Jesus says, "I have told you all this so that you may have peace in me. Here on earth you will have many trials and sorrows. But take heart, because I have overcome the world" John 16:33 (NLT). He doesn't promise that life will be easy, fair or free from pain and suffering. What he does promise is something much bigger and greater - peace and hope.

Because there are still people in this world who think the morbid picture is all there is…
Because we are not promised tomorrow…
Because life is fragile and fleeting and time is of the essence...
...that is why I do what I do.

Thursday, April 12, 2012

Eating Leaves

I tried not to laugh - really, I did. But I couldn't help myself. Actually it's Villa's fault because he laughed first, then he had the nerve to tell me what he was laughing about. What other choice did I have?

After more than five hours on the river visiting villages, we landed safely back in Iquitos just in time to head off to El Bucanero for a late lunch. El Bucanero is one of my favorite places because the dining room is totally enclosed in glass and overlooks the Itaya River. The view is breathtaking. Because of the impressive scenery and most excellent cuisine, it is also a tourist hot spot. We arrived in time to get one of the tables closest to the windows situated directly on the river. Moments after we ordered, in came a large group of North Americans. A typical gringo group, they were loud, and oblivious to the fact that they were annoying the Peruvians who were trying to enjoy a tranquil meal as they competed for airtime while running back and forth from their tables to the window to take pictures of the two iguanas lounging in the tree outside.

With my back to the gringos (because I, myself, am no longer considered a gringa; according to the locals I am charapa - one of them), I was savoring my favorite Peruvian meal - tacu tacu with lomo saltado (a mix of rice and beans topped with strips of marinated beef cooked with onions, peppers, and french fries). I was gazing out across the engorged river, commenting on how early and quickly the water had risen this year, when Villa began to chuckle. I asked him what was so funny, and he leaned in and said, "That gringo is eating leaves!" Then he lost all control and proceeded to laugh so hard he could barely breathe. Not wanting to draw any more attention to us than Villa was already garnering, I resisted the urge to turn around and see this phenomenon for myself - for a few seconds anyway!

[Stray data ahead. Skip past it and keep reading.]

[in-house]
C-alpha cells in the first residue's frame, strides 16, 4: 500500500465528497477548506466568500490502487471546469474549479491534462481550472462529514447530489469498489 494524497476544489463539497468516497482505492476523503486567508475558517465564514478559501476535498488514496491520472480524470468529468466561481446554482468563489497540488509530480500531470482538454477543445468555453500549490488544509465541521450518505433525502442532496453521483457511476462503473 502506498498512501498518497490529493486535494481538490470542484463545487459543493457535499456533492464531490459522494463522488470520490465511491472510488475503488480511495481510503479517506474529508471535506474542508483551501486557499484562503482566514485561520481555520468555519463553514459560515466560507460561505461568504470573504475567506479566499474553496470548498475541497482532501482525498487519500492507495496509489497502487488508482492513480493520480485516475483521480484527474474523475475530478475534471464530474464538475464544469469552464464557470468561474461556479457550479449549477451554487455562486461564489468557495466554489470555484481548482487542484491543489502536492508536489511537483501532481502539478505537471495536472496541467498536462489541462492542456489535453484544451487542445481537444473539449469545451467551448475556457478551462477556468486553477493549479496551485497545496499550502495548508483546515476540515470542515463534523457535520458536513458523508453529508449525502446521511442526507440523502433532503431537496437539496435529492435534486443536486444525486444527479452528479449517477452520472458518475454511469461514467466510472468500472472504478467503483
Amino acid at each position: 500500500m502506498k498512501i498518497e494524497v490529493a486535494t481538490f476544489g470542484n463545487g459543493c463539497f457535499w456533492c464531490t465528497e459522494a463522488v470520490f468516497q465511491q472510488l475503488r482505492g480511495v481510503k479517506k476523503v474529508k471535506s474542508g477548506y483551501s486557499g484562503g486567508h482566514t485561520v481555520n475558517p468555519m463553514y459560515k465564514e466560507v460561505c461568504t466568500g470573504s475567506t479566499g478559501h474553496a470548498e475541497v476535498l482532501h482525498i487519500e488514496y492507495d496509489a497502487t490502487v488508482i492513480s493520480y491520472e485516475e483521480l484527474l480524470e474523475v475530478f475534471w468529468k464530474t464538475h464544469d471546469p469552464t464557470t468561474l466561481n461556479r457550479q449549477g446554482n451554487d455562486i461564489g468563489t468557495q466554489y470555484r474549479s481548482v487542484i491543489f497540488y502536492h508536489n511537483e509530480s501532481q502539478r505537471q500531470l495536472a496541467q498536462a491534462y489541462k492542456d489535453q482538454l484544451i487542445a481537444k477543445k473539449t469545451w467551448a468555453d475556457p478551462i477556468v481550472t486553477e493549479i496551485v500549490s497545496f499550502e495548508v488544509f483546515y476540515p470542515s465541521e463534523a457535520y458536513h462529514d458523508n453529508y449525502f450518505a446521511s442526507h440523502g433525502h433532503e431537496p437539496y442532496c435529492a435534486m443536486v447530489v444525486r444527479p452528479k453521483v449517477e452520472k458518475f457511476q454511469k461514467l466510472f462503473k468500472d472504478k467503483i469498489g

Casually turning my head to the side, as though I was searching for our waiter, I caught a glimpse of this poor, innocent, naïve gringo sawing away at the stalk of the bijao leaf that enveloped his fish. Fortunately I was no longer looking when he began to chew on the stalk, evidently with horrible (yet oh-so-funny) facial expressions which Villa described to me in vivid detail - as much as I could understand through his uniquely contagious laugh and gasps for air. It didn't take long until I was laughing hysterically too.

I honestly felt bad for this nameless North American; he had to know we were laughing at him (well, Villa was laughing at him - I was laughing at Villa). Then I wondered how many times over the years I have been the subject of onlookers' comic relief. What cultural faux pas have I committed? Without a doubt I know it has happened, probably more often than I like to believe. I feel my neck and cheeks burning hot with embarrassment at the mere thought. Then another thought - if my lack of Latino sophistication gives someone an opportunity for side-splitting, stomach-aching, soul-cleansing, perspective-changing laughter, then so be it. It is the best medicine!

Proverbs 17:22

Recommended Reading

  • The Bible
  • Serving with Eyes Wide Open - Doing Short Term Missions with Cultural Intelligence - David A. Livermore
  • Cross-Cultural Servanthood - Serving the World in Christlike Humility - Duane Elmer
  • Toxic Charity: How Churches and Charities Hurt Those They Help (And How to Reverse It) - Robert D. Lupton
  • When Helping Hurts-Alleviating Poverty Without Hurting the Poor...and Yourself - Steve Corbett and Brian Fikkert
  • Shadow of the Almighty - Elizabeth Elliot
  • Messy Spirituality - Michael Yaconelli
  • The Irresistible Revolution - Shane Claiborne
  • Peace Child - Don Richardson
  • If God Should Choose - Kristen Stagg
  • In the Presence of My Enemies - Gracia Burnham
  • Inside Afghanistan - John Weaver
  • Same Kind of Different as Me - Ron Hall and Denver Moore
  • Through Gates of Splendor - Elizabeth Elliot
  • End of the Spear - Steve Saint